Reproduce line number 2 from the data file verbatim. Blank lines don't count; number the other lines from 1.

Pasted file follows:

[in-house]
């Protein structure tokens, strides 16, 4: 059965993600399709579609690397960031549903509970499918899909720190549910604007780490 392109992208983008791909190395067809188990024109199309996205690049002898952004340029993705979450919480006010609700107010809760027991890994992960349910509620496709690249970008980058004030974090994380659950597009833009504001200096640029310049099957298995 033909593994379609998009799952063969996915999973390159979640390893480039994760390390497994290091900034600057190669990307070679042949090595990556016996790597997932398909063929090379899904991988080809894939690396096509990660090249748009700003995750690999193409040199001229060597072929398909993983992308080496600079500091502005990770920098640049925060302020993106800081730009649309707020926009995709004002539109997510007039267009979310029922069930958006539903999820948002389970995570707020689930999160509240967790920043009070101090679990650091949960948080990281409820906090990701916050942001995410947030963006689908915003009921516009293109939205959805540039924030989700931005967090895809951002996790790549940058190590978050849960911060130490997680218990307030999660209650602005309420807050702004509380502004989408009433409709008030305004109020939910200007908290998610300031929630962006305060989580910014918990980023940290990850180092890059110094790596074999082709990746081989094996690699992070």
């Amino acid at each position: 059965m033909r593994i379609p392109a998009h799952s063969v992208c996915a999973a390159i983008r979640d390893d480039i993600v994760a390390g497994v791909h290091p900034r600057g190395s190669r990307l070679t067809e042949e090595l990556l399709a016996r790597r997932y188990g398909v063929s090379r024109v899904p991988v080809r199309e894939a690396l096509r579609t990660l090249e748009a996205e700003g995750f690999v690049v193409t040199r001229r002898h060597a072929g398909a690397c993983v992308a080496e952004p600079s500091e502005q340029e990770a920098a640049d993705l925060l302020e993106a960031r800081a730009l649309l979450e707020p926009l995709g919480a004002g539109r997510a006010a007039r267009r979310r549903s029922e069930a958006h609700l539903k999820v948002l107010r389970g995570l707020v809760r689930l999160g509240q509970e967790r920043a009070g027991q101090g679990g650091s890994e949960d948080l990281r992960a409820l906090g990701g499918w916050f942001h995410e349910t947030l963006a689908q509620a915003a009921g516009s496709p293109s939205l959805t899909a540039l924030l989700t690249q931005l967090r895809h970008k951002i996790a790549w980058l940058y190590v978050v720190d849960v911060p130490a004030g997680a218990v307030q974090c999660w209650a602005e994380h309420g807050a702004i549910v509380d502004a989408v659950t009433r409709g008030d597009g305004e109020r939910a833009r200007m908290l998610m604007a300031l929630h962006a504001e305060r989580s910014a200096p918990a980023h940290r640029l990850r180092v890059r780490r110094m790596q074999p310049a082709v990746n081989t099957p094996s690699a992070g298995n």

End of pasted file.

């Protein structure tokens, strides 16, 4: 059965993600399709579609690397960031549903509970499918899909720190549910604007780490 392109992208983008791909190395067809188990024109199309996205690049002898952004340029993705979450919480006010609700107010809760027991890994992960349910509620496709690249970008980058004030974090994380659950597009833009504001200096640029310049099957298995 033909593994379609998009799952063969996915999973390159979640390893480039994760390390497994290091900034600057190669990307070679042949090595990556016996790597997932398909063929090379899904991988080809894939690396096509990660090249748009700003995750690999193409040199001229060597072929398909993983992308080496600079500091502005990770920098640049925060302020993106800081730009649309707020926009995709004002539109997510007039267009979310029922069930958006539903999820948002389970995570707020689930999160509240967790920043009070101090679990650091949960948080990281409820906090990701916050942001995410947030963006689908915003009921516009293109939205959805540039924030989700931005967090895809951002996790790549940058190590978050849960911060130490997680218990307030999660209650602005309420807050702004509380502004989408009433409709008030305004109020939910200007908290998610300031929630962006305060989580910014918990980023940290990850180092890059110094790596074999082709990746081989094996690699992070």